What follows next is the standard loop to do something involving all the layers in the drawing file. Starting on line 27 and ending on line38 is the typical 'go thru the layers and do something loop' This is the loop structure you should always use changing only the code on line 29-36.

Here is what the code does. Starting on line 27 we get the first layer in the drawing. Note that we said layer not layer name. The layer is the entity of type layer. This entity happens to have a name. We will get the name later when needed. To get the first layer in the drawing we rely on the well named LYR_FIRST function. This function simply returns the first layer in the drawing file.

Next we enter a WHILE loop to iterate through each layer and do the actual work of changing the layer names. The WHILE statement here is worth a look. What it says is 'as long as there is a next layer keep going. How do we get that from the code? Well LYR_NIL will return true if there is no 'next layer.' The Keyword NOT simply reverses the Boolean. So when LYR_NIL returns false, indicating there is another layer the NOT transforms the false into a true and the loop continues. You could have also written

WHILE lyr_nil(lyr) = false DO

Either way is legitimate. Use whichever feels more comfortable.

So now that we are into our loop what happens next? We are only interested in the name of the layer we have so we use GETLYRNAME to check the name. We store the layer name in the variable lyrName.

On line 30 we check to see if searchString occurs within lyrName. Using STRPOS we determine if the searchString is found in lyrName. STRPOS returns the position in the string where searchString occurs. If the string is not found STRPOS returns zero. The value returned by STRPOS is stored in the variable foundIndex.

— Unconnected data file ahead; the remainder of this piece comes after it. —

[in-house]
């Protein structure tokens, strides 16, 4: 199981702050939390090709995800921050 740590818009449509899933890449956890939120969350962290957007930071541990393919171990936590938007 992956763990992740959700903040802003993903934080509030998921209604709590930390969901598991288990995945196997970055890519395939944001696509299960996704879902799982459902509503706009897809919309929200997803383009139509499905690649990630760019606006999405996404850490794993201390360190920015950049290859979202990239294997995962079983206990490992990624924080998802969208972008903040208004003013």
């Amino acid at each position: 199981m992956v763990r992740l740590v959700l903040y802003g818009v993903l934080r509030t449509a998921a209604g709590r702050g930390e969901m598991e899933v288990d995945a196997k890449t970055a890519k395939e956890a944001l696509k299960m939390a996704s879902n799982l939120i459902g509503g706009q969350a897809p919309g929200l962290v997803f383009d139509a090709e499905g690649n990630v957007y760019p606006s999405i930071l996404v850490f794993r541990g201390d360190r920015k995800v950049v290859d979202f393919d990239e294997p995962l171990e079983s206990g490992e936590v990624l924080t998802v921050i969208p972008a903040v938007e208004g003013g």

The next section is the real working portion of the code. The main objective of the macro is completed in lines 31 thru 36. First we check if foundIndex is greater than zero. Remember that STRPOS returned a zero if the searchString was not found. If foundIndex is greater than zero than we know that the searchString was found AND we know where it occurs in the lyrName.

Within lines 32-35 we change the lyrName using our replacementString. We use a FOR loop and some basic knowledge of strings to replace the searchString characters with the replacement string characters. Here is how we do it. We will use a number from 1 to searchLength to position ourselves in the strings. You should remember that on line 26 we determined the length of our searchString.

The bulk of the work is done on line 33. What this line says is replace character foundIndex + (i-1) with character replaceString[i]. This may seem like heady stuff but it is quite simple if you know something about strings.